Amazing discoveries wait for students when they open the door.
Time spent in nature lowers stress, promotes physical activity and inspires creativity. Students feel better, behave better, focus better and perform better at work or school, studies say.
Teachers at Corbett Prep regularly use the campus as an extension of the learning environment.
Middle School students paddle across the lake to take samples to monitor water quality and examine drops under microscopes. PreK4 children plant bean sprouts and measure their growth for a "Farm to Table" International Baccalaureate unit. Third graders figure out physics by building their own catapults and launching items across the lawn. Picnic tables become outdoor lab stations for squid dissections and messy experiments, and students pack yoga mats to sit on during outdoor reading or art time.
Even a short walk along the tree-lined boardwalk to the gym, cafeteria or App Lab provides a healthy dose of what author Richard Louv calls "Vitamin N." Connecting to the natural world is part of our humanity, Louv says on his blog.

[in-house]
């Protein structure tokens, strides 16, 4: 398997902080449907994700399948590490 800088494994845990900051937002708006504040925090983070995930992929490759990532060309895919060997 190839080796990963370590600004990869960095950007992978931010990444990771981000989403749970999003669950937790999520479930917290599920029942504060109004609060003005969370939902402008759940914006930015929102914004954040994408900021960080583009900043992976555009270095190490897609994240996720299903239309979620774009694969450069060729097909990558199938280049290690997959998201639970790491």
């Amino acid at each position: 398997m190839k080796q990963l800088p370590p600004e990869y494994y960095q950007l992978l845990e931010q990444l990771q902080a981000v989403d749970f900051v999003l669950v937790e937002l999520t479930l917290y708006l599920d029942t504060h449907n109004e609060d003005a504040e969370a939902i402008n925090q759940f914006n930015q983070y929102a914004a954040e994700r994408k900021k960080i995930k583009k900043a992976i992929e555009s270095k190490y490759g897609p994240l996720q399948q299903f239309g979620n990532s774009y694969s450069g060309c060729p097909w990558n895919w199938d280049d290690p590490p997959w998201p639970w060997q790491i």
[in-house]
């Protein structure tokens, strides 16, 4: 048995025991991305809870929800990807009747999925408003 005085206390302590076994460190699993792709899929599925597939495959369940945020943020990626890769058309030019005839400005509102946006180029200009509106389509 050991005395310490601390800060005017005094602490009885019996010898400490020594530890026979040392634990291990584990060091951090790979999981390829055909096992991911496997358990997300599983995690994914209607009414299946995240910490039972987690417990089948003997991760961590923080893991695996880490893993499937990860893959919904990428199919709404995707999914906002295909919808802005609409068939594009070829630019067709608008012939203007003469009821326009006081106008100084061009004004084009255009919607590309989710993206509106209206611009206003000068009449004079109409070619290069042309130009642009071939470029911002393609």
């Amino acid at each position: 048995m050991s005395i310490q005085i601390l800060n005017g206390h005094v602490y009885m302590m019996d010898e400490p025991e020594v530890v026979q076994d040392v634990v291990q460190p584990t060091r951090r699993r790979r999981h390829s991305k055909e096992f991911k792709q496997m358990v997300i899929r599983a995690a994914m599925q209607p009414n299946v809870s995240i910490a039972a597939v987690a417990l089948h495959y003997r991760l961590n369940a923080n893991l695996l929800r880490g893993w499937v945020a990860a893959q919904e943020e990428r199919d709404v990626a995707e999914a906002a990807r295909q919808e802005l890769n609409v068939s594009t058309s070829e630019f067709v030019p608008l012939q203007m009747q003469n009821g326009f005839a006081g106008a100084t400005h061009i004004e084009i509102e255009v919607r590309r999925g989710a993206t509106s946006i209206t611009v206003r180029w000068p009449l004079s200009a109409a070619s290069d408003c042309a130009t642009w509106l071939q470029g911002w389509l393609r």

“The more high-tech our lives become, the more nature we need.”Richard Louv, author
On the days when it’s too busy to head out or the weather has different ideas, the beautiful views still offer benefits.
Several studies have found that seeing greenery from school buildings can increase test scores, graduation rates and the likelihood students will attend college, according to the nonprofit Children & Nature Network.
Students working in the Tomlin Family Application Lab look up from their books to gaze out of floor-to-ceiling windows with a view of the lake. Third and fourth grade classrooms overlook a small pond, where students have spotted herons and otters along with the peacocks that frequent the campus. Rather than distracting students, the view outside recharges drained batteries.
Middle School science teachers have coordinated experiential learning opportunities to involve entire families in discovering the wonders of the world around them.
They led a group of students and parents through the Galapagos Islands on Spring Break 2023, the first in what will be a series of overseas trips with a science focus.
Closer to home, teachers have organized snorkeling trips with manatees, beach clean-ups, nature preserve hikes, and a behind-the-scenes look at sustainable farming. During one Middle School elective, students even were able to complete their scuba certification.